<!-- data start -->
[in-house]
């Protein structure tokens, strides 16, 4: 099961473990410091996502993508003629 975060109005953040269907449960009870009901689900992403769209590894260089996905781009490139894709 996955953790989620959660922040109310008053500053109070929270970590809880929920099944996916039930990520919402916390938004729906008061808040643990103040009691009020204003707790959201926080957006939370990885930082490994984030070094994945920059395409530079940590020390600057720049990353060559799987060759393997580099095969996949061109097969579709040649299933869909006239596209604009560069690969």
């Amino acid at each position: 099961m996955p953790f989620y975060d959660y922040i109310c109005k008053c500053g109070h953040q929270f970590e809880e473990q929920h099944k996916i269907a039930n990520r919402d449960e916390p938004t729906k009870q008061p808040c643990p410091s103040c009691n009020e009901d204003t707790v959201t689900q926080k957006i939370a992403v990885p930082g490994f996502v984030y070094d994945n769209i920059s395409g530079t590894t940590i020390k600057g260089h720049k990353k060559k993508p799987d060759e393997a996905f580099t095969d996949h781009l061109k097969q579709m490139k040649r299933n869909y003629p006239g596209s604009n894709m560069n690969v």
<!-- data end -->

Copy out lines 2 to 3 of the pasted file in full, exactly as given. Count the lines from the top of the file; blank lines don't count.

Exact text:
């Protein structure tokens, strides 16, 4: 099961473990410091996502993508003629 975060109005953040269907449960009870009901689900992403769209590894260089996905781009490139894709 996955953790989620959660922040109310008053500053109070929270970590809880929920099944996916039930990520919402916390938004729906008061808040643990103040009691009020204003707790959201926080957006939370990885930082490994984030070094994945920059395409530079940590020390600057720049990353060559799987060759393997580099095969996949061109097969579709040649299933869909006239596209604009560069690969």
């Amino acid at each position: 099961m996955p953790f989620y975060d959660y922040i109310c109005k008053c500053g109070h953040q929270f970590e809880e473990q929920h099944k996916i269907a039930n990520r919402d449960e916390p938004t729906k009870q008061p808040c643990p410091s103040c009691n009020e009901d204003t707790v959201t689900q926080k957006i939370a992403v990885p930082g490994f996502v984030y070094d994945n769209i920059s395409g530079t590894t940590i020390k600057g260089h720049k990353k060559k993508p799987d060759e393997a996905f580099t095969d996949h781009l061109k097969q579709m490139k040649r299933n869909y003629p006239g596209s604009n894709m560069n690969v």